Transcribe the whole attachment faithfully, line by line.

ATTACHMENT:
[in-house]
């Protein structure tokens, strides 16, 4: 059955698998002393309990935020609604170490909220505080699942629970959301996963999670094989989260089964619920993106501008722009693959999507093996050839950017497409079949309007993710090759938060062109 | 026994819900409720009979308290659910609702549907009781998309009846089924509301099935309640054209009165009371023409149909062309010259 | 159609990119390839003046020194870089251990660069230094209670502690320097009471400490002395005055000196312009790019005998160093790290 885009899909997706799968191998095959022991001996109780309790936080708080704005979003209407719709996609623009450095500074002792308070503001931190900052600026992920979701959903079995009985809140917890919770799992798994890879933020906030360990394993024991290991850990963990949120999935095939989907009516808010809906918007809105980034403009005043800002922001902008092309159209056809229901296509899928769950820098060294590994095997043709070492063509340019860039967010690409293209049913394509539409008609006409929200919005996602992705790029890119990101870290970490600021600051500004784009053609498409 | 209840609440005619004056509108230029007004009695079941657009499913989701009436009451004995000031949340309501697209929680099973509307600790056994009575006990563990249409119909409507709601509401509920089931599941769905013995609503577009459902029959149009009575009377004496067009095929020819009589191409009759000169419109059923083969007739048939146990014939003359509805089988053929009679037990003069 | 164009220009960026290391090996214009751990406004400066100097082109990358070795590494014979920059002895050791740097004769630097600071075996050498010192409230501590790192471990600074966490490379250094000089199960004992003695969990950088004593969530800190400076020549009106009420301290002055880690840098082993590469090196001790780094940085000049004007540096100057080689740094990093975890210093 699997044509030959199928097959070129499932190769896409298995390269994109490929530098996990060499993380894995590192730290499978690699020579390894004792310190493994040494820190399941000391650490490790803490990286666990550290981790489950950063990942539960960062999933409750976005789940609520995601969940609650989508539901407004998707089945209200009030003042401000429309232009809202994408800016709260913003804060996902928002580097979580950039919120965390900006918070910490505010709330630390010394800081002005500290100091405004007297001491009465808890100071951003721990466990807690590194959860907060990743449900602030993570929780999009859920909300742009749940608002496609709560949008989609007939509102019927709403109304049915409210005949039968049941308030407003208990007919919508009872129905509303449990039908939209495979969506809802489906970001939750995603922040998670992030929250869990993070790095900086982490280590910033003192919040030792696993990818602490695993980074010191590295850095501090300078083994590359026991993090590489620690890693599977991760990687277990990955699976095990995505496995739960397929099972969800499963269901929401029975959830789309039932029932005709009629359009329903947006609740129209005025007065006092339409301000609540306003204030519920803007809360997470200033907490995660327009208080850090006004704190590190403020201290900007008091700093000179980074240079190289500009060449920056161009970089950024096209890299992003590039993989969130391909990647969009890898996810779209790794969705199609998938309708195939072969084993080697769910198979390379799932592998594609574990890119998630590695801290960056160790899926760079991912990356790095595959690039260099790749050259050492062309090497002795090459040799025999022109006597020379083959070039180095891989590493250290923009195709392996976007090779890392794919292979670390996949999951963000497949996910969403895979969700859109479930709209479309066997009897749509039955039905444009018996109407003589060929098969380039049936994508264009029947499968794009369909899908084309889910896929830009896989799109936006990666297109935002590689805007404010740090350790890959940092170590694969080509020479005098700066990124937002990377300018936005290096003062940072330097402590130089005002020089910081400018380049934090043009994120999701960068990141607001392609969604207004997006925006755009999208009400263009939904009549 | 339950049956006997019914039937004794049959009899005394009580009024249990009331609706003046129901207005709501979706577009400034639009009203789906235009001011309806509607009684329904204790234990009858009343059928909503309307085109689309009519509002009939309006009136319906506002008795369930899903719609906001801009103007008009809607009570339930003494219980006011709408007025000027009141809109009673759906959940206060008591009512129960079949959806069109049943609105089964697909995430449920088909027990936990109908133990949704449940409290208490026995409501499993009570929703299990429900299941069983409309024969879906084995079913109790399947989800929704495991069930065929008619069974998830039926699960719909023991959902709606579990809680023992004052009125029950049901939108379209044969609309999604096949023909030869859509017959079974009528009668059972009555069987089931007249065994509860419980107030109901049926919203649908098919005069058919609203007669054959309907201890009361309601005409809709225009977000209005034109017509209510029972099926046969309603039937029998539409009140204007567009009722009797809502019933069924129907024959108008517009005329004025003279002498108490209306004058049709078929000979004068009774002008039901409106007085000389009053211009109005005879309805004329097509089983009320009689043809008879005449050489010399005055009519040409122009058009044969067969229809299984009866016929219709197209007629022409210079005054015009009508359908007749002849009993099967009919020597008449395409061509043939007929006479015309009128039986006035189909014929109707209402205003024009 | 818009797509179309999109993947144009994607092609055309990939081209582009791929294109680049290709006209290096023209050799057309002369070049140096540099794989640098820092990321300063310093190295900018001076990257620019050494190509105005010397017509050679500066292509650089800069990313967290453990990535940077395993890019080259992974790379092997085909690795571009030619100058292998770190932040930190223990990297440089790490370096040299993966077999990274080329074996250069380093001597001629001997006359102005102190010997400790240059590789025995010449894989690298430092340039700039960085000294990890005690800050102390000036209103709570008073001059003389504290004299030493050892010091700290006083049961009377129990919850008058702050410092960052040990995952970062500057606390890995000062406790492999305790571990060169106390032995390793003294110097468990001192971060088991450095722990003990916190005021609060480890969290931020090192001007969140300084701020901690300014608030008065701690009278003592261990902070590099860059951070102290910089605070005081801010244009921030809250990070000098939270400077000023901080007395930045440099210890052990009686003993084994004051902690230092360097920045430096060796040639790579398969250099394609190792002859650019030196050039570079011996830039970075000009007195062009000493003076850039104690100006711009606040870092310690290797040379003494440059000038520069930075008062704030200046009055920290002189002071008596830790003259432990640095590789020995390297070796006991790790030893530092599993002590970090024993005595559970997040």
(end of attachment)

[in-house]
């Protein structure tokens, strides 16, 4: 059955698998002393309990935020609604170490909220505080699942629970959301996963999670094989989260089964619920993106501008722009693959999507093996050839950017497409079949309007993710090759938060062109 | 026994819900409720009979308290659910609702549907009781998309009846089924509301099935309640054209009165009371023409149909062309010259 | 159609990119390839003046020194870089251990660069230094209670502690320097009471400490002395005055000196312009790019005998160093790290 885009899909997706799968191998095959022991001996109780309790936080708080704005979003209407719709996609623009450095500074002792308070503001931190900052600026992920979701959903079995009985809140917890919770799992798994890879933020906030360990394993024991290991850990963990949120999935095939989907009516808010809906918007809105980034403009005043800002922001902008092309159209056809229901296509899928769950820098060294590994095997043709070492063509340019860039967010690409293209049913394509539409008609006409929200919005996602992705790029890119990101870290970490600021600051500004784009053609498409 | 209840609440005619004056509108230029007004009695079941657009499913989701009436009451004995000031949340309501697209929680099973509307600790056994009575006990563990249409119909409507709601509401509920089931599941769905013995609503577009459902029959149009009575009377004496067009095929020819009589191409009759000169419109059923083969007739048939146990014939003359509805089988053929009679037990003069 | 164009220009960026290391090996214009751990406004400066100097082109990358070795590494014979920059002895050791740097004769630097600071075996050498010192409230501590790192471990600074966490490379250094000089199960004992003695969990950088004593969530800190400076020549009106009420301290002055880690840098082993590469090196001790780094940085000049004007540096100057080689740094990093975890210093 699997044509030959199928097959070129499932190769896409298995390269994109490929530098996990060499993380894995590192730290499978690699020579390894004792310190493994040494820190399941000391650490490790803490990286666990550290981790489950950063990942539960960062999933409750976005789940609520995601969940609650989508539901407004998707089945209200009030003042401000429309232009809202994408800016709260913003804060996902928002580097979580950039919120965390900006918070910490505010709330630390010394800081002005500290100091405004007297001491009465808890100071951003721990466990807690590194959860907060990743449900602030993570929780999009859920909300742009749940608002496609709560949008989609007939509102019927709403109304049915409210005949039968049941308030407003208990007919919508009872129905509303449990039908939209495979969506809802489906970001939750995603922040998670992030929250869990993070790095900086982490280590910033003192919040030792696993990818602490695993980074010191590295850095501090300078083994590359026991993090590489620690890693599977991760990687277990990955699976095990995505496995739960397929099972969800499963269901929401029975959830789309039932029932005709009629359009329903947006609740129209005025007065006092339409301000609540306003204030519920803007809360997470200033907490995660327009208080850090006004704190590190403020201290900007008091700093000179980074240079190289500009060449920056161009970089950024096209890299992003590039993989969130391909990647969009890898996810779209790794969705199609998938309708195939072969084993080697769910198979390379799932592998594609574990890119998630590695801290960056160790899926760079991912990356790095595959690039260099790749050259050492062309090497002795090459040799025999022109006597020379083959070039180095891989590493250290923009195709392996976007090779890392794919292979670390996949999951963000497949996910969403895979969700859109479930709209479309066997009897749509039955039905444009018996109407003589060929098969380039049936994508264009029947499968794009369909899908084309889910896929830009896989799109936006990666297109935002590689805007404010740090350790890959940092170590694969080509020479005098700066990124937002990377300018936005290096003062940072330097402590130089005002020089910081400018380049934090043009994120999701960068990141607001392609969604207004997006925006755009999208009400263009939904009549 | 339950049956006997019914039937004794049959009899005394009580009024249990009331609706003046129901207005709501979706577009400034639009009203789906235009001011309806509607009684329904204790234990009858009343059928909503309307085109689309009519509002009939309006009136319906506002008795369930899903719609906001801009103007008009809607009570339930003494219980006011709408007025000027009141809109009673759906959940206060008591009512129960079949959806069109049943609105089964697909995430449920088909027990936990109908133990949704449940409290208490026995409501499993009570929703299990429900299941069983409309024969879906084995079913109790399947989800929704495991069930065929008619069974998830039926699960719909023991959902709606579990809680023992004052009125029950049901939108379209044969609309999604096949023909030869859509017959079974009528009668059972009555069987089931007249065994509860419980107030109901049926919203649908098919005069058919609203007669054959309907201890009361309601005409809709225009977000209005034109017509209510029972099926046969309603039937029998539409009140204007567009009722009797809502019933069924129907024959108008517009005329004025003279002498108490209306004058049709078929000979004068009774002008039901409106007085000389009053211009109005005879309805004329097509089983009320009689043809008879005449050489010399005055009519040409122009058009044969067969229809299984009866016929219709197209007629022409210079005054015009009508359908007749002849009993099967009919020597008449395409061509043939007929006479015309009128039986006035189909014929109707209402205003024009 | 818009797509179309999109993947144009994607092609055309990939081209582009791929294109680049290709006209290096023209050799057309002369070049140096540099794989640098820092990321300063310093190295900018001076990257620019050494190509105005010397017509050679500066292509650089800069990313967290453990990535940077395993890019080259992974790379092997085909690795571009030619100058292998770190932040930190223990990297440089790490370096040299993966077999990274080329074996250069380093001597001629001997006359102005102190010997400790240059590789025995010449894989690298430092340039700039960085000294990890005690800050102390000036209103709570008073001059003389504290004299030493050892010091700290006083049961009377129990919850008058702050410092960052040990995952970062500057606390890995000062406790492999305790571990060169106390032995390793003294110097468990001192971060088991450095722990003990916190005021609060480890969290931020090192001007969140300084701020901690300014608030008065701690009278003592261990902070590099860059951070102290910089605070005081801010244009921030809250990070000098939270400077000023901080007395930045440099210890052990009686003993084994004051902690230092360097920045430096060796040639790579398969250099394609190792002859650019030196050039570079011996830039970075000009007195062009000493003076850039104690100006711009606040870092310690290797040379003494440059000038520069930075008062704030200046009055920290002189002071008596830790003259432990640095590789020995390297070796006991790790030893530092599993002590970090024993005595559970997040």